Two pharma giants — Roche and Takeda — are buying into a drug testing technology that wants to be the next generation’s “lab rat,” inking partnerships with the tech’s maker to introduce the systems to their R&D labs.
The tech, made by Wyss Institute spinoff Emulate, includes small chips designed to hold living cells in chambers. These chips are engineered to recreate the environment cells might experience in the human body, introducing mechanical forces that mimic breathing, for example.
Testing drugs in cells that are in dishes — or even testing drugs in animals — is a flawed process, Emulate’s president and CSO Geraldine Hamilton tells me. Animals are not humans, and so they often fail to predict how drugs will perform in patients. And cells in dishes don’t work like they do in the human body, so they aren’t very predictive either.
Companies have been working on better ways to test drugs for a while, with companies like San Diego-based Organovo “bioprinting” human tissue and StemoniX building “micro organs” by structuring human iPSC-derived cells into microtissues.
But Hamilton says both these technologies are lacking.
“There are key factors missing: mechanical forces, dynamic flow systems, circulating immune cells,” she says. “While they retain some nice biologies, they’re missing these elements.”
Now Roche and Takeda are paying to take Emulate’s tech for a test drive. Roche will use Emulate’s Human Emulation System across multiple R&D programs in a three-year partnership, with the aim of discovering and developing new classes of therapeutic antibodies and drug combinations. One goal of the partnership is to use patient-derived cells to make headway on the idea of personalized drug safety, using the chips to test how a patient or patient group might respond to a drug. Scientists from both companies will work within Emulate’s labs in Boston. The research will initially focus on using Emulate’s “Lung-Chip” and “Brain-Chip,” with the opportunity to expand to use other “Organ-Chips.”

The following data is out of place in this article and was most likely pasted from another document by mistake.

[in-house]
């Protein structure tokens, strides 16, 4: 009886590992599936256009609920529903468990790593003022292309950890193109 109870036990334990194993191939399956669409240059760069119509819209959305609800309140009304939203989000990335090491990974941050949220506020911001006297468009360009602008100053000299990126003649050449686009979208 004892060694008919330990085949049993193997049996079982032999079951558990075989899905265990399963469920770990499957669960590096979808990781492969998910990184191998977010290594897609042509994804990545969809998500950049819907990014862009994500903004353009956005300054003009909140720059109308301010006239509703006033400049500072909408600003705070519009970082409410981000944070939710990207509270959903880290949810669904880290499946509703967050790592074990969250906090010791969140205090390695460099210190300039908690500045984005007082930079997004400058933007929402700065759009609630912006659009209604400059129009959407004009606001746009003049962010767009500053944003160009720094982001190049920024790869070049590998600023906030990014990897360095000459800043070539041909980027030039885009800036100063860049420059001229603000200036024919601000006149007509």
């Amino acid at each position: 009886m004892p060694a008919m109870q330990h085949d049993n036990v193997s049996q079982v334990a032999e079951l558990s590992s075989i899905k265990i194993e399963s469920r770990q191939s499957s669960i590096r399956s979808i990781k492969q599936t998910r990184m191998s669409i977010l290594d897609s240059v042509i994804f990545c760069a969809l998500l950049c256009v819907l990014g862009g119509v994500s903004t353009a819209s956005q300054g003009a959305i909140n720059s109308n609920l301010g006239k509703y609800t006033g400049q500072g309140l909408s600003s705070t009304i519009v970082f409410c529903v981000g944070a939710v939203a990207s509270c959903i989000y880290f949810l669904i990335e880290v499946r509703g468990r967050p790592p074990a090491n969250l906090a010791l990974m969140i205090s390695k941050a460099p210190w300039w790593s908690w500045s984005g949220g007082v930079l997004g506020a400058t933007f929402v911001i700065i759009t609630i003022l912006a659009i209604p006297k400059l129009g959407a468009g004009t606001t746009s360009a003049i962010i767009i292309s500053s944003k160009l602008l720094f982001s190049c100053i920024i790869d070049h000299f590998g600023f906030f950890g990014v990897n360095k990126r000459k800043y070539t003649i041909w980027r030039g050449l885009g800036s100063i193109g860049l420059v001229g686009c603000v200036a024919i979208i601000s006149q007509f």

Takeda is specifically using Emulate’s “Instestine-Chip” for gastrointestinal disease R&D.
“The ability to accurately model the intestinal epithelium is a key to opening up new insights into the complex pathways of GI diseases and drug mechanisms of action, and we are delighted to apply our Intestine-Chip to support drug innovation with Takeda, a world leader in developing treatments for GI diseases,” Hamilton said.
Financial details of the partnerships were not disclosed.
Villi-like structures inside Emulate’s Intestine-Chip, which will be used by Takeda in new partnership. Emulate
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